- Make sure to heat your oil appropriately for deep frying. We’re aiming for a temperature of between 180 to 190 Celsius. If the oil is too cold, the batter will sink, the exterior won’t crisp up, and the fritters will get oil-logged. If the oil is too hot, the punugulu will burn on the outside before the interior has a chance to cook through.
- The punugulu batter should not be thick or thin but have a medium (slightly thick) consistency. If the batter is of the right consistency, then you don’t need to add either water or rava/rice flour.
- If the batter is very thick, you can add a few tablespoons of water.
- If it is thin, then add a few tablespoons of rice flour or rava.
- Spice and Herb variations: Add your favorite herbs and spices to the batter. You can choose from crushed black pepper, cumin seeds, green chillies, asafoetida (hing), curry leaves, ginger and coriander leaves. Feel free to skip onions if you do not prefer them. For small kids omit the green chillies.
Unfortunately, punugulu are a snack that really needs to be eaten fresh from the fryer. After some time, the exterior will become soft and there’s no good way I know of to crisp them back up. That said, feel free to make the batter up to 2 to 3 days ahead of time!
Though the spices added are more or less the same for both types of fritters, in Vada, the batter is made from only urad dal, so the final taste and texture is different. In punugulu, there is more rice and less urad dal, so the flavor, taste of punugulu is very different from the taste of medu vada.
More Similar South Indian Fried Snacks!
Dal Vada | Masala Vada | Parippu Vada
Mysore Bonda | Mysore Bajji | Bonda Recipe
Goli Baje | Mangalore Bajji | Mangalore Bonda
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Punugulu Recipe (Punukulu)
Punugulu (or Punukulu) are spiced, savory, crispy deep fried fritters made from leftover or extra idli batter or dosa batter that is flavored with onions, green chillies, cumin seeds, ginger, curry leaves and coriander leaves. These are a quick to make snack from the Andhra cuisine and popular there.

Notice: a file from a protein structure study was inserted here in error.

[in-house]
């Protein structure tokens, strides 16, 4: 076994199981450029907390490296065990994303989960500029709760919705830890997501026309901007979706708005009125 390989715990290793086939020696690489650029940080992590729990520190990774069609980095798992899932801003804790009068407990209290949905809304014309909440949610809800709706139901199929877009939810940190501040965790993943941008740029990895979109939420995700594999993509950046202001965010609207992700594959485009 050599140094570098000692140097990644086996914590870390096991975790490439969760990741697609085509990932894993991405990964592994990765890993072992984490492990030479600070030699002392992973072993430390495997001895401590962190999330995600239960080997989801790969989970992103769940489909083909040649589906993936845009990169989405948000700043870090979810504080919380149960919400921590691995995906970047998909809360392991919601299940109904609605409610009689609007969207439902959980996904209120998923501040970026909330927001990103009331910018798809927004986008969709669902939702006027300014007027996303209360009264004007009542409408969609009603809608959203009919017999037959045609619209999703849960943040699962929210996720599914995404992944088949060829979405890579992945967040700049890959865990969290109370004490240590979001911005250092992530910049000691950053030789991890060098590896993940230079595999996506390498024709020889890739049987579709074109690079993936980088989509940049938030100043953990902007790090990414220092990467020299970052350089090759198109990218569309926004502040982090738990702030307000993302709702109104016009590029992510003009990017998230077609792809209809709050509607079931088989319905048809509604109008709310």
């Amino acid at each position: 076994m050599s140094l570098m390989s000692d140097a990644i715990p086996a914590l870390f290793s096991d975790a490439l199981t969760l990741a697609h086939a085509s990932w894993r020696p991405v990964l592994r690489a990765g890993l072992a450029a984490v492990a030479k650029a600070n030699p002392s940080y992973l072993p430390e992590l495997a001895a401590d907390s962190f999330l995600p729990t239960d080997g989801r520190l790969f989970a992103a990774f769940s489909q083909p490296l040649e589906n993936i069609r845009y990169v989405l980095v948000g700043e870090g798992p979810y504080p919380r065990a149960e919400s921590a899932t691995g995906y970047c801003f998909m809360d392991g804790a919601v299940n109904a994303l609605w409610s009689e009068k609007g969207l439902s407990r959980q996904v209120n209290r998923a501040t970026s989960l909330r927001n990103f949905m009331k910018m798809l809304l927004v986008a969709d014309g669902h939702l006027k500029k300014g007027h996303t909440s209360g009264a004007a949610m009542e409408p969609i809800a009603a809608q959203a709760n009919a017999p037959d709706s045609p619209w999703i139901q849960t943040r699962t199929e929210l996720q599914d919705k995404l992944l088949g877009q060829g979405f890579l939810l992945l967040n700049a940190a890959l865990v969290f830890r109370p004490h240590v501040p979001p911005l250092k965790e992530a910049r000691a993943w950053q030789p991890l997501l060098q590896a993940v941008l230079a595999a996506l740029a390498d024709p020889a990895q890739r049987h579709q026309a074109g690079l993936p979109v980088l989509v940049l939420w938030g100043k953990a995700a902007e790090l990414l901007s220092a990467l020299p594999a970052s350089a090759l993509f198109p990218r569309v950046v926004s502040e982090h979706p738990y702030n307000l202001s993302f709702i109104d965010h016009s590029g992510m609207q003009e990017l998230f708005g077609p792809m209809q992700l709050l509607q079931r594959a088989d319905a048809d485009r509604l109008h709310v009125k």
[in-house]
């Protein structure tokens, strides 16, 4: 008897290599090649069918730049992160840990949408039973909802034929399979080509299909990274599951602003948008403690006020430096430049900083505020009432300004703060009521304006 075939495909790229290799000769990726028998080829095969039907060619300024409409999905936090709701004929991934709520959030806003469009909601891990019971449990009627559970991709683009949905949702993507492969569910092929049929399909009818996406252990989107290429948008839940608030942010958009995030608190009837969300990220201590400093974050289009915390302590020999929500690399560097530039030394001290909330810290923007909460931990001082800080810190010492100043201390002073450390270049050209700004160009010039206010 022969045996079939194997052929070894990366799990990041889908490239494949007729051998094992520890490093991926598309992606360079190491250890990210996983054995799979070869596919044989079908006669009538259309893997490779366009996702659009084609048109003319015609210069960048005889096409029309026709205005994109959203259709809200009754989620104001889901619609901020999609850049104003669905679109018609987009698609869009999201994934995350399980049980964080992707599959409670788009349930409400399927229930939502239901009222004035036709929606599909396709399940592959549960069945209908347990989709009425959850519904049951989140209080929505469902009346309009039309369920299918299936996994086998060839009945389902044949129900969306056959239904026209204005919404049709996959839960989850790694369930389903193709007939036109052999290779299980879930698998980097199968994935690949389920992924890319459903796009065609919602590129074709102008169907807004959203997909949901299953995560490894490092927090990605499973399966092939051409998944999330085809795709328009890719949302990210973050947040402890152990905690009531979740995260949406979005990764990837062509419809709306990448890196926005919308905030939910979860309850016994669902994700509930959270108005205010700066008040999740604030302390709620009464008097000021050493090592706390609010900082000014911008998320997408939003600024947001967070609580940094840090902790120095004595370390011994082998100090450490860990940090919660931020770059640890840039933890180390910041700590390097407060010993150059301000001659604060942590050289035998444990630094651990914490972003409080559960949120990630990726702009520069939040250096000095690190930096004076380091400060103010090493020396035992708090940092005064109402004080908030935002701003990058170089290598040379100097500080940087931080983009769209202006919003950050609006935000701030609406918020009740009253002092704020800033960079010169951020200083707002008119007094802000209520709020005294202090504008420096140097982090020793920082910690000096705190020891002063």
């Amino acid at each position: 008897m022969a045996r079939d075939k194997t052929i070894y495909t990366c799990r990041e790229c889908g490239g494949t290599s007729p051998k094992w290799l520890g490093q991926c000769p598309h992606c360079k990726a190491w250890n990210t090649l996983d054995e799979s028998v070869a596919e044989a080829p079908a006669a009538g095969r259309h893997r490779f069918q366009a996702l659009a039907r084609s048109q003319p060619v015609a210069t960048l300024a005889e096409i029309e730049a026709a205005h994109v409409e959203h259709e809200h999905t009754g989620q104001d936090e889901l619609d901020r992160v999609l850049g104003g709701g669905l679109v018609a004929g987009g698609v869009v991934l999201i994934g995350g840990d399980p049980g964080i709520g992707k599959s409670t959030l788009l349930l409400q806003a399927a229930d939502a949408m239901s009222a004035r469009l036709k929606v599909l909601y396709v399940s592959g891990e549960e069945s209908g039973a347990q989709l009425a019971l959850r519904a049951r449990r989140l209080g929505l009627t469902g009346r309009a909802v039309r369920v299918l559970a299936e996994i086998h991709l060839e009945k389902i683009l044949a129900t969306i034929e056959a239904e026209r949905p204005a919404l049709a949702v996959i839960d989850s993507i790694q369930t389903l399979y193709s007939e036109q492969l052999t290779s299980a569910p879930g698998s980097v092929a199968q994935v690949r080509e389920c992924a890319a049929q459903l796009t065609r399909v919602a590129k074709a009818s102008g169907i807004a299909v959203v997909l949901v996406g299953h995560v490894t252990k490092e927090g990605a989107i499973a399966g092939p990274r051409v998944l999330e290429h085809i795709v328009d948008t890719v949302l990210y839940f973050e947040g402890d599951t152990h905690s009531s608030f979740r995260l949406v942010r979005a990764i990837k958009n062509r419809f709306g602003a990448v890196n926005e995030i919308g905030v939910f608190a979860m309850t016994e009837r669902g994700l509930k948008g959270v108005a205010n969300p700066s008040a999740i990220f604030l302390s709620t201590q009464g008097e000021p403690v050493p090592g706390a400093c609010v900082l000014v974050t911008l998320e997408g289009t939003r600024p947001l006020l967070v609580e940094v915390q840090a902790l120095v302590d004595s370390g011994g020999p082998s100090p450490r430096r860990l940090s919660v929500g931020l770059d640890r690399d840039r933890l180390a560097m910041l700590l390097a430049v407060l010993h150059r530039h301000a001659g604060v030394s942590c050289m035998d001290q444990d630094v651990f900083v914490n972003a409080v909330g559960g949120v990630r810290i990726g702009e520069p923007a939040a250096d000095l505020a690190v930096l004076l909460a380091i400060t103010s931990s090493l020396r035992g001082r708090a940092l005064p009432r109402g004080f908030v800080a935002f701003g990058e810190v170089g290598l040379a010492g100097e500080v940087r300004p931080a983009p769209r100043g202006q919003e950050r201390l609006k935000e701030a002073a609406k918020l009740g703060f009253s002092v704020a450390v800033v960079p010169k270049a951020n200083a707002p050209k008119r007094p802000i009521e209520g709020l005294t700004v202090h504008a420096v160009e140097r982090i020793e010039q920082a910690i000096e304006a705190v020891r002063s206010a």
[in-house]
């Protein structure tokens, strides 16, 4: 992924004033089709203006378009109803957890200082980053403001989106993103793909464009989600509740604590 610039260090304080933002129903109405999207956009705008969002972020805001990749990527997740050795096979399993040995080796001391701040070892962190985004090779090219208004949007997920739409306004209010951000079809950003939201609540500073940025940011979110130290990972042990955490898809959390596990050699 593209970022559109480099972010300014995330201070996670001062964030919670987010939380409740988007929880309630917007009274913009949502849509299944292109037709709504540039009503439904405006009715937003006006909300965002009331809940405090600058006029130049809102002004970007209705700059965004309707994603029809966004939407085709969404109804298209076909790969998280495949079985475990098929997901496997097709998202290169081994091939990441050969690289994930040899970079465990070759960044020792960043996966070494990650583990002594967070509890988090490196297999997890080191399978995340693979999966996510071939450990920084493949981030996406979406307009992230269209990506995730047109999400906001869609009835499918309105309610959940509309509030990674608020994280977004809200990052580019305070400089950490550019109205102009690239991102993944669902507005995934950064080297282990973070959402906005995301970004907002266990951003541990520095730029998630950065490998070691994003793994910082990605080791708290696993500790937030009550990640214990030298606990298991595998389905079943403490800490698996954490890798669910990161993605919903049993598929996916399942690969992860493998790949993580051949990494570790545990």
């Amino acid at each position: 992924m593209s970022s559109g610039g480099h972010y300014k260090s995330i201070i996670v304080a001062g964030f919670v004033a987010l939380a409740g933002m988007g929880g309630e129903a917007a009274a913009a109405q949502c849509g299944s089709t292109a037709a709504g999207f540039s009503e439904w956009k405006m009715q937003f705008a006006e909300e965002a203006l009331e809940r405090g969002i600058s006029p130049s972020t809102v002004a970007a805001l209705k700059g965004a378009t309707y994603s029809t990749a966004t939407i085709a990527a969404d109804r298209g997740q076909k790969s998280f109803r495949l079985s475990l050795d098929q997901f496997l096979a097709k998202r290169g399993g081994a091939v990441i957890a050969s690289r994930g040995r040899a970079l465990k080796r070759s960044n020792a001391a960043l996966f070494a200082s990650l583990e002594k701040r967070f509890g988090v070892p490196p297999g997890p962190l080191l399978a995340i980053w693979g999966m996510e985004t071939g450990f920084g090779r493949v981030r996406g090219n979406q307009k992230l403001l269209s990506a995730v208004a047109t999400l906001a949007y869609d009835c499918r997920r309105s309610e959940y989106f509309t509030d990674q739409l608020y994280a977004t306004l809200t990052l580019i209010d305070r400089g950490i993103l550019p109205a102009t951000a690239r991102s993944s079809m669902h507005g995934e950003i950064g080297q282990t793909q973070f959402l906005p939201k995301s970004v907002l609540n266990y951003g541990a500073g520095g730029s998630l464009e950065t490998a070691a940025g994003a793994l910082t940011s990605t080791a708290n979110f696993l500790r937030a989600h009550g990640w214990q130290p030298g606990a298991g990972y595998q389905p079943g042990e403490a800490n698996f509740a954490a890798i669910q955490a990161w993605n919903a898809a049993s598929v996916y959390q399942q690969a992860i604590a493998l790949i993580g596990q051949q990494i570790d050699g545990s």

Prep Time 10 mins
Cook Time 20 mins
Total Time 30 mins
Prevent your screen from going dark while making the recipe
Take 1 cup idli batter or dosa batter in a bowl. Let the batter come to room temperature, if you have refrigerated it.
Add the rava (optional), chopped onions, curry leaves, green chillies, ginger, coriander leaves and cumin seeds.
Add salt if required. Mix very well.
Heat oil for deep frying in a kadai or pan. Test a small portion of batter in medium hot oil and begin frying it.
- Once done, check the texture after cooling it a bit. The outside should be crisp and the inside should be soft and fluffy. If the outside is too crisp and absorbing a lot of oil, then add some more rava or rice flour to the batter. If the texture is dense, then some more water needs to be added to the batter.
- The punugulu batter should not be very thick or thin, but have a slightly thick consistency or be medium-thick. If the batter is of the right consistency, then you don’t need to add either water or rava or rice flour.
If the batter is very thick, you can add a few tablespoons of water.
If its thin, then add a few tablespoons of rice flour or rava.
Once you get the right texture after frying the small portion of batter, then add spoonfuls of the batter in medium hot oil.
When the sides become pale golden and crisp, turn over each fritter.
Continue to fry them in medium hot oil turning them a few times for even browning.
Fry them till they become crisp and golden.
Remove fried punugulu with a slotted spoon and drain excess oil.
Keep on kitchen towels to soak excess oil.
Serve Punugulu hot or warm with coconut chutney or peanut chutney or any preferred chutney.
- You can change the spices and herbs as per your taste.
- Onions can be skipped if you do not prefer them.
- For small kids skip adding green chillies.
- Use a high smoke point oil for deep frying.
- If the idli dosa batter is very thick, add a few tablespoons of water. If it has medium or thin consistency, add some rice flour or rava (suji). But take care not to add too much as this can make the punukulu have a denser texture.
- Recipe can be easily scaled to double the servings.
Punugulu Recipe (Punukulu)
Amount Per Serving
Calories 342 Calories from Fat 90
% Daily Value*
Saturated Fat 1g6%
Polyunsaturated Fat 1g
Monounsaturated Fat 8g
Vitamin A 76IU2%
Vitamin B1 (Thiamine) 0.1mg7%
Vitamin B2 (Riboflavin) 0.1mg6%
Vitamin B3 (Niacin) 21mg105%
Vitamin B6 0.1mg5%
Vitamin C 40mg48%
Vitamin E 4mg27%
Vitamin K 1µg1%
Vitamin B9 (Folate) 208µg52%
* Percent Daily Values are based on a 2000 calorie diet.
This Punugulu recipe from the archives first published in April 2016 has been updated and republished on March 2023.